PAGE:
Death squad allegations
Police 'absurd' not to get Bacchus statement -lawyers
February 2, 2004
Police did not take a statement from death squad informant George Bacchus because under normal circumstances it has no duty to ask anybody for information, says one senior member of the force, a position that some lawyers find strange
The officer says it is not a norm for the police to force or beg any person to give a statement about anything he or she might have knowledge of.
But that's bad policing, says Guyana Bar Association President Khemraj Ramjattan. He thinks the police wasted an opportunity to obtain an official statement from Bacchus who says he was once an informant for a gang responsible for over twenty murders in the last six months and even more before then.
"Obviously so, because whenever information comes, from whatever source or circumstances, they have an obligation to pursue it," he says, "it would be a deliberate act on the part of the police if they didn't do it."
Nearly four weeks ago, Bacchus admitted in interviews with local media houses and US Embassy officials that he once used his own money to locate criminals for a gang, which killed several wanted men in what were well-planned executions. He said the group operated with the knowledge of the Minister of Home Affairs, Ronald Gajraj.
Based on Bacchus' disclosures there have been calls for an independent investigation into the killings and the state's alleged involvement. But it was not until two weeks after Bacchus went public that the acting Police Commissioner, Floyd McDonald, announced that the police were trying to make contact with him about the allegations. He said they have not been successful, despite five attempts by officers from the Criminal Investigation Department.
But Bacchus visited police stations on several occasions while giving statements in relation to his brother, Shafeek's murder. While policemen took statements at the scene on the night his brother was killed, he was in a fit of hysteria, in the midst of which he named the men he believed responsible and spoke about the activities of the gang. No statement was taken from him that night. Two days later he was in the Brickdam Police Station, where he gave a formal statement about the murder that resulted in the criminal charges against the three men.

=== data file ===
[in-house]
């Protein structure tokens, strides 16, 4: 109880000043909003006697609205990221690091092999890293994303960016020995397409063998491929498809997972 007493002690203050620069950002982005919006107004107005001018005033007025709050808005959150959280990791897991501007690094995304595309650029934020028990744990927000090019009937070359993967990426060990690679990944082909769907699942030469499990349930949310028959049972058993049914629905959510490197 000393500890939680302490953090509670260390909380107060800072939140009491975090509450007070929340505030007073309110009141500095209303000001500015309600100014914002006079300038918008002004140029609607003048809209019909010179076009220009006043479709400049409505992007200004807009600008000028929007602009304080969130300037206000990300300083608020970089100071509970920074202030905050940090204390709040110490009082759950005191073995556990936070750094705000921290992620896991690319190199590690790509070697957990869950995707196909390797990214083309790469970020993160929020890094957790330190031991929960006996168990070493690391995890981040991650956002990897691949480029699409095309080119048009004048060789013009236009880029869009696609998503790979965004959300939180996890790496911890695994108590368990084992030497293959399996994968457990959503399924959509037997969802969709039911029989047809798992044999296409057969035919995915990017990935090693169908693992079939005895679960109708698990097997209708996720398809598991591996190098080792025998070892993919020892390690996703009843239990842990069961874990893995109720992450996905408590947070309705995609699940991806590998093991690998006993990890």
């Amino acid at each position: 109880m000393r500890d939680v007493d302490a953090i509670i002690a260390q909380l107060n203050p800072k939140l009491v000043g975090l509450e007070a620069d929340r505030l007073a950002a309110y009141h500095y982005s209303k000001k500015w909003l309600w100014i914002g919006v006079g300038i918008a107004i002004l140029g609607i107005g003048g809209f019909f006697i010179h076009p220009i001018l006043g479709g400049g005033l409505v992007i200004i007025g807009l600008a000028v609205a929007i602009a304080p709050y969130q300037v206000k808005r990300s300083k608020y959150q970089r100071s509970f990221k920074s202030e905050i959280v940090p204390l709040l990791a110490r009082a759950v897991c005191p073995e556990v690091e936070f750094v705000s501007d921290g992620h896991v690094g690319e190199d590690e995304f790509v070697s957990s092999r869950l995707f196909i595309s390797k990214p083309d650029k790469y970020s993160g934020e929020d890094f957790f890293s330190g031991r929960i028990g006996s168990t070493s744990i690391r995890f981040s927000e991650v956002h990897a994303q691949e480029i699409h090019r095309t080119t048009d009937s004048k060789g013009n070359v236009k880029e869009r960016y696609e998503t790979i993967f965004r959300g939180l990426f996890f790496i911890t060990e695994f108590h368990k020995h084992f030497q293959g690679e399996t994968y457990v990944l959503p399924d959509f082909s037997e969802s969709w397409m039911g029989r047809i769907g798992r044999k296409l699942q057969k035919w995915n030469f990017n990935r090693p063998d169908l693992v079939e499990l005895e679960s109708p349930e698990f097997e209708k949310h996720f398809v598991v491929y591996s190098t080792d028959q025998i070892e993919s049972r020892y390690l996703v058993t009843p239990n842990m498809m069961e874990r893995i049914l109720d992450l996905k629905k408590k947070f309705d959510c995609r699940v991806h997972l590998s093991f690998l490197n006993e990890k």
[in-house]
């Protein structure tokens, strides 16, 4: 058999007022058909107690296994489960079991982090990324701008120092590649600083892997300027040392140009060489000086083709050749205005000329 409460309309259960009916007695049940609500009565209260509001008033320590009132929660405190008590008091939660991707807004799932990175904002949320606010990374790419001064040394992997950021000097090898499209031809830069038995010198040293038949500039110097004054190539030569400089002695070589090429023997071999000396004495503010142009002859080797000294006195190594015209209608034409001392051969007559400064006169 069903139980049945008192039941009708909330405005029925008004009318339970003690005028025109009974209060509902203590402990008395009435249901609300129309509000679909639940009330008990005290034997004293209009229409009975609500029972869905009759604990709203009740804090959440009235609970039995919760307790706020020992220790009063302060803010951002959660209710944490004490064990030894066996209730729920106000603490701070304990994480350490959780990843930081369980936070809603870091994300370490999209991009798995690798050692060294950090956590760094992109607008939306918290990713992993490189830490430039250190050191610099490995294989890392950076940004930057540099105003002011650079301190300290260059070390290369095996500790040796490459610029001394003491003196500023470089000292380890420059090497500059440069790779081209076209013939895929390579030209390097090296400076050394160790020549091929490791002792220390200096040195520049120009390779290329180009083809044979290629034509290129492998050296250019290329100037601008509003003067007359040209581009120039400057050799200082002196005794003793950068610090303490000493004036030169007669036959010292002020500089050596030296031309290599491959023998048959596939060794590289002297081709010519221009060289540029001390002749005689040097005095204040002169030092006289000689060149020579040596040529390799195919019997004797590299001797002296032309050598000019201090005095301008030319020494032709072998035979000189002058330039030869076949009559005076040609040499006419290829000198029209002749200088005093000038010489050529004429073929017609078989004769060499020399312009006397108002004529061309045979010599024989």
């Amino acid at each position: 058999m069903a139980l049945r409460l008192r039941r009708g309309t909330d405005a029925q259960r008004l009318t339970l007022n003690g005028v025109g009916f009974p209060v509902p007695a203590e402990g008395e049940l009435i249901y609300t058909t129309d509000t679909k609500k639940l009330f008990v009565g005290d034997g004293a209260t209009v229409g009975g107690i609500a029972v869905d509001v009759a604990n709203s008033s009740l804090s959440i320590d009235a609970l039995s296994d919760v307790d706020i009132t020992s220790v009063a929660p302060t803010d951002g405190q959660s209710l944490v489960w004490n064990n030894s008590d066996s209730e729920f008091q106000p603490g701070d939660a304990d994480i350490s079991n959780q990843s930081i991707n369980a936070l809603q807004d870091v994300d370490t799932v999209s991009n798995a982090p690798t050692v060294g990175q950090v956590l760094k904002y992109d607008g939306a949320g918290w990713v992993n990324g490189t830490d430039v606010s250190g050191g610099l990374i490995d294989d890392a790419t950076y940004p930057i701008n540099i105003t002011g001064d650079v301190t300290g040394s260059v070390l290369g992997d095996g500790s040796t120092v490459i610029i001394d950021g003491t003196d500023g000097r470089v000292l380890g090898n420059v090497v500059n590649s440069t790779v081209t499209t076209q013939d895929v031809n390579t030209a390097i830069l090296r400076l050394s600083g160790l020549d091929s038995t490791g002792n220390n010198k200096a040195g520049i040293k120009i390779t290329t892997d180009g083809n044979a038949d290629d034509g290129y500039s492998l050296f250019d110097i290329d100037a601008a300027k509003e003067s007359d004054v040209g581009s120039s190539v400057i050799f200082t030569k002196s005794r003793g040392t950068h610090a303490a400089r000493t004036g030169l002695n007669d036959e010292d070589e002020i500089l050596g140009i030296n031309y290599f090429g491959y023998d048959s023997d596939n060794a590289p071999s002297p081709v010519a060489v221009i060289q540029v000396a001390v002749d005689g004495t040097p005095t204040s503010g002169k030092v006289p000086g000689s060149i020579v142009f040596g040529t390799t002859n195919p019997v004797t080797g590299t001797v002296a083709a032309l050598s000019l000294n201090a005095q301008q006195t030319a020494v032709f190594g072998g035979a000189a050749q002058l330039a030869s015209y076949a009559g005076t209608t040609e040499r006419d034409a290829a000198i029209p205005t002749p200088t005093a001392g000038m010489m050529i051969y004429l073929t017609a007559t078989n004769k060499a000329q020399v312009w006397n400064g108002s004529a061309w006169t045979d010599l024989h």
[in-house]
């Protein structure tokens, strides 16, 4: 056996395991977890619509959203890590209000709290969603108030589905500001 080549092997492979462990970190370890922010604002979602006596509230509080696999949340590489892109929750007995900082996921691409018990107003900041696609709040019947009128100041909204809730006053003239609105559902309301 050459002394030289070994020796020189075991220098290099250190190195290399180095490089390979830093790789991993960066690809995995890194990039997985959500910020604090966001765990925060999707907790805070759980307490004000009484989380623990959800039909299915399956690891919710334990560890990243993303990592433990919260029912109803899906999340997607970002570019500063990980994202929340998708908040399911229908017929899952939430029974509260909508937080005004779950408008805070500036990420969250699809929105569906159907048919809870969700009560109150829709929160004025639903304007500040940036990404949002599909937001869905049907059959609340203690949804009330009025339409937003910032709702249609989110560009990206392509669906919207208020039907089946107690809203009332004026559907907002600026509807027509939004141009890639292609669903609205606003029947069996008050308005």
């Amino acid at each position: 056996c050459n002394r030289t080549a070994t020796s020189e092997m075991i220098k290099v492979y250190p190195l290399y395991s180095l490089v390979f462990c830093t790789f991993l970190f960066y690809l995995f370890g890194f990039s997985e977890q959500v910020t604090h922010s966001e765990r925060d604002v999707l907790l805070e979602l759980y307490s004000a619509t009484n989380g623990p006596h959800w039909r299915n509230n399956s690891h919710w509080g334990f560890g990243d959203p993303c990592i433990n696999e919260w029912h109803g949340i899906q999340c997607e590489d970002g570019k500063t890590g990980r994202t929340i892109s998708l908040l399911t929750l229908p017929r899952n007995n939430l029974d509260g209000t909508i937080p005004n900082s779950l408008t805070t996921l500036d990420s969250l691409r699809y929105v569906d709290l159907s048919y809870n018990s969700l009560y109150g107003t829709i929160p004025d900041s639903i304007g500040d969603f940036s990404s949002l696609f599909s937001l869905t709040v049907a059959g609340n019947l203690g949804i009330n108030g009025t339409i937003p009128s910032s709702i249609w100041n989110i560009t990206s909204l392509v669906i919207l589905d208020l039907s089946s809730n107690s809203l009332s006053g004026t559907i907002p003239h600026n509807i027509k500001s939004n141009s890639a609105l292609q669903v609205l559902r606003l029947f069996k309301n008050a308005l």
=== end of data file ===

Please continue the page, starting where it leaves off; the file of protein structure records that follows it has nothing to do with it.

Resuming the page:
"When he was giving evidence they should have asked him about the allegations," Ramjattan says, "that is exactly how policemen ought to be trained, they have an obligation to find out."
According to the police officer, if anyone has incriminating evidence they should make a statement to the police force or they could write a statement and give it to the police.
He said if a person volunteers to make a statement and the police do not facilitate that process, the person can make it public that he or she was prepared to make a statement but was refused.
But attorney Raphael Trotman describes this position as absurd and he says that given the fact that the information was already in the public domain any policeman worth his salt would have taken a statement.
"If they are aware that a person has made a complaint about a murder and he has also made a statement about serious crimes that were committed and other things it is absolutely preposterous that any police rank would not see the need to inquire into the matter."
Trotman points out that the police force is not a reactive but a pre-emptive institution that has a duty to detect as well as suppress criminal activity.
Although it is still unclear whether Bacchus refused to tell investigators about the allegations he has made, the police force, as was stated before, is now trying to secure a statement to get answers.
"Why is he running?" the senior officer asks, "Why can't we find him when we need him to give a statement?"
While he is yet to give an official statement to local authorities he has given detailed statements to US regional law enforcement authorities who were in the country earlier in the month.
Minister Gajraj has denied any knowledge about the existence of the group and dismisses Bacchus' statements as mere allegations.